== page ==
What goes on BEYONDrepparttar 105835 data-refinement? What happens when data - generically - is being analysed?

I found a new variant on DIFFERENTIATION. It is not a mathematical process. It is a LOGICAL process. It isrepparttar 105836 logical parallel ofrepparttar 105837 calculus. I call itrepparttar 105838 new calculus of sets.

This process - DIFFERATION - seeks out anything NEW. New data cannot be compressed. It is passed on unchanged.

Old data can be defined by a coding system which states that it has been seen before. Inrepparttar 105839 BINARY calculus of sets, if TWO old sets of data repeat, they become ONE new set. Sorepparttar 105840 amount of data shrinks whilstrepparttar 105841 data is flowing in.

Ifrepparttar 105842 two sets are ofrepparttar 105843 same size, sixty-four items may become thirty-two, which become sixteen, then eight, then four, then two, then one.

What are the Odds?

Written by Terry Dashner

What arerepparttar odds?

Terry Dashner………………Faith Fellowship Church PO Box 1586 Broken Arrow, OK 74013

Chet Raymo, an astronomer and science writer who has calculatedrepparttar 105806 odds of our universe resulting, as he believes it did, from sheer chance:

“If, one second afterrepparttar 105807 Big Bang,repparttar 105808 ratio ofrepparttar 105809 density ofrepparttar 105810 universe to its expansion rate had differed from its assumed value by only one part in 1000000000000000 (no my “0” key isn’t stuck. That’s 10 torepparttar 105811 15th power.),repparttar 105812 universe would have either quickly collapsed upon itself or ballooned so rapidly that stars and galaxies could not have condensed fromrepparttar 105813 primal matter… The coin was flipped intorepparttar 105814 air 10 torepparttar 105815 15th power times, and came down on its edge but once. If allrepparttar 105816 grains of sand on allrepparttar 105817 beaches ofrepparttar 105818 Earth were possible universes—that is, universes consistent with laws of physics as we know them—and only one of those grains of sand were a universe that allowed forrepparttar 105819 existence of intelligent life, then that one grain of sand isrepparttar 105820 universe we inhabit.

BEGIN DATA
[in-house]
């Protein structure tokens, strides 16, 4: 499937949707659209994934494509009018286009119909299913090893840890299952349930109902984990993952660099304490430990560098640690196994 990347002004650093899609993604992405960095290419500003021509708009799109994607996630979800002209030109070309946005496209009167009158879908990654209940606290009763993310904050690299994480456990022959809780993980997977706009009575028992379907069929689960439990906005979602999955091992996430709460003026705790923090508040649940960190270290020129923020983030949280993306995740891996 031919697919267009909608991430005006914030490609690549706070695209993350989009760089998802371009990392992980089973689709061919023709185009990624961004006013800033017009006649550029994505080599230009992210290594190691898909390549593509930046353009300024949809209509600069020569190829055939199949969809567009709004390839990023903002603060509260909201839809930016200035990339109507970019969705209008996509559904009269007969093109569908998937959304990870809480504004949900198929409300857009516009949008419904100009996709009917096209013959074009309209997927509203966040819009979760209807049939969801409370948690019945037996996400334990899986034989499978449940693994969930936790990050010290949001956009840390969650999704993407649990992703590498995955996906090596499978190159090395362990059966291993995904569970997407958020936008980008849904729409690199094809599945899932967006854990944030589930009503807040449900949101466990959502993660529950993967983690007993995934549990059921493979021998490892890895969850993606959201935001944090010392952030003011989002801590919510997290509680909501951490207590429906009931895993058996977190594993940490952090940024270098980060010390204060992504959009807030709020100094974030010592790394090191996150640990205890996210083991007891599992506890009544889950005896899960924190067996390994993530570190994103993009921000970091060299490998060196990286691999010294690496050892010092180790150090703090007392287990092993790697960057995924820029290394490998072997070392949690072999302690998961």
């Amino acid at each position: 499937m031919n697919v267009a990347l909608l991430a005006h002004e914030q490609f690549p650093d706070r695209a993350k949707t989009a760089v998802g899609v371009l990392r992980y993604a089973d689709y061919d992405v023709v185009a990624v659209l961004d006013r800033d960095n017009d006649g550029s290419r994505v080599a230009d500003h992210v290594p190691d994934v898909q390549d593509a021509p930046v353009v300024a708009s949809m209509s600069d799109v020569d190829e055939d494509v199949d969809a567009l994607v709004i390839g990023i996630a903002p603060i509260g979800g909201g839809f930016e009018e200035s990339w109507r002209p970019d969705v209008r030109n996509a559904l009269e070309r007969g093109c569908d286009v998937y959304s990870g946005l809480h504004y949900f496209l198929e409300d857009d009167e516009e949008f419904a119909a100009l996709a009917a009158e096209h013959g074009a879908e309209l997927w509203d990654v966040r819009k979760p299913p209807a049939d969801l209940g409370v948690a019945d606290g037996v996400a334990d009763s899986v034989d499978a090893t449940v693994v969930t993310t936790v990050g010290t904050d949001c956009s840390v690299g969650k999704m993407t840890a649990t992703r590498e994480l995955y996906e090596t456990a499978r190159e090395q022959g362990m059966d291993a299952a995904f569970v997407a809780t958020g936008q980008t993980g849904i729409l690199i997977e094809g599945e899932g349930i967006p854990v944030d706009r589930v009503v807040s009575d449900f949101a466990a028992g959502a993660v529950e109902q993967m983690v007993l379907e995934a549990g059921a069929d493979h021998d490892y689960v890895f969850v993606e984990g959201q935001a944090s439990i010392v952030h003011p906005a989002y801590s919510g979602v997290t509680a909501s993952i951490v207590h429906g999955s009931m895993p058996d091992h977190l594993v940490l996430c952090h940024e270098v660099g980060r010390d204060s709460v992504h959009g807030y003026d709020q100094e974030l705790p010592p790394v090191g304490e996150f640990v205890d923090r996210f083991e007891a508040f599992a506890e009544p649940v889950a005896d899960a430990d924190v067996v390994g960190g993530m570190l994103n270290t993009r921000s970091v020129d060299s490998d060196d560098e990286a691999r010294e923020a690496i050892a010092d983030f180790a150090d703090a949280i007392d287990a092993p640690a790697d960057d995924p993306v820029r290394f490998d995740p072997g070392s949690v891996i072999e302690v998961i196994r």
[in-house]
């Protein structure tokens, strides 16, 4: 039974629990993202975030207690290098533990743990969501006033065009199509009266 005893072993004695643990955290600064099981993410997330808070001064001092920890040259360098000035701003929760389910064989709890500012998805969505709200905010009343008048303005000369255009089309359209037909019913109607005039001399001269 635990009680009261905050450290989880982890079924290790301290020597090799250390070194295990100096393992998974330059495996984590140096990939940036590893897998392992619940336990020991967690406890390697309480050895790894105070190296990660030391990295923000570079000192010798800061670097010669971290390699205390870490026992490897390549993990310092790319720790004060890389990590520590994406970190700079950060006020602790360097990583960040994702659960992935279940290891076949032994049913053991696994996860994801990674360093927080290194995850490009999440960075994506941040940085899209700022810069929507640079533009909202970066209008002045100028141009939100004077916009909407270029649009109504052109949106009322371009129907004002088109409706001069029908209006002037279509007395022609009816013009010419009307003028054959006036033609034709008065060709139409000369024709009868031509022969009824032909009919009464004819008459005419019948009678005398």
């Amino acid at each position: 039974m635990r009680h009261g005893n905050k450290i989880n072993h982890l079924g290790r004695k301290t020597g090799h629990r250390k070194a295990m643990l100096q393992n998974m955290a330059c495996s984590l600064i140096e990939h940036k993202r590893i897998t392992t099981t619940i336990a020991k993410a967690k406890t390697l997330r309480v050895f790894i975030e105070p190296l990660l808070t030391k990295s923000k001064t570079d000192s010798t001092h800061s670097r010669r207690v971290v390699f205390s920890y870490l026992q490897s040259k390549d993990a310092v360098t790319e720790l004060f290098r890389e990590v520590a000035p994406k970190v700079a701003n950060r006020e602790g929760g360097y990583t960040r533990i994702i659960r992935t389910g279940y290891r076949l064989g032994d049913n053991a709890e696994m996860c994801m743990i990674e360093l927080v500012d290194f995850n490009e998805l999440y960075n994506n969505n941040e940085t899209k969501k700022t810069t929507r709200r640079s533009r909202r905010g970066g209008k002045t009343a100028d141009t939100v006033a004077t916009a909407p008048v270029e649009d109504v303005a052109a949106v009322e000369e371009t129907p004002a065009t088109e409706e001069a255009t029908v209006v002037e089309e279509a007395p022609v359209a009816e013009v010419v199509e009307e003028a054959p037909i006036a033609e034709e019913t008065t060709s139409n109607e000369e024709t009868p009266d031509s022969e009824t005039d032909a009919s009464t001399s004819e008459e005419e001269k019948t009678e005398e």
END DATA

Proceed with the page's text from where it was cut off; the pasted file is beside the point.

The author who quoted Mr. Raymo’s statement says that he was asked to producerepparttar 105821 quote one time by a personal friend to Mr. Raymo. States Yancey, in his book entitled Soul Survivor, “One ofrepparttar 105822 physicists asked to seerepparttar 105823 quote by Raymo, whom he knew as a personal friend. He pondered a moment, thinking out loud, ‘Ten torepparttar 105824 fifteenth power, ten torepparttar 105825 fifteenth… let’s see there are [10 torepparttar 105826 22 power] stars inrepparttar 105827 universe—yeah, I can buy that. I’ll take those odds.’”

Speaking of odds, what arerepparttar 105828 odds thatrepparttar 105829 earth should be tilted on its axis 23-and-a-half degrees? To vary either way torepparttar 105830 slightest degree would mean death to life we know. What arerepparttar 105831 odds thatrepparttar 105832 Earth, and it alone in its galaxy, should berepparttar 105833 only planet with an atmosphere and environment capable of sustaining life as we know it? What arerepparttar 105834 odds that we were created by a loving God instead of a tyrant—not to mention that He is a God who is rational, comprehensible, and His creation is subject to verification? What arerepparttar 105835 odds that you and I were created for this time, in our fields of study, in our native countries, in our specific families, in our various colors, in our various cultures, with our various languages?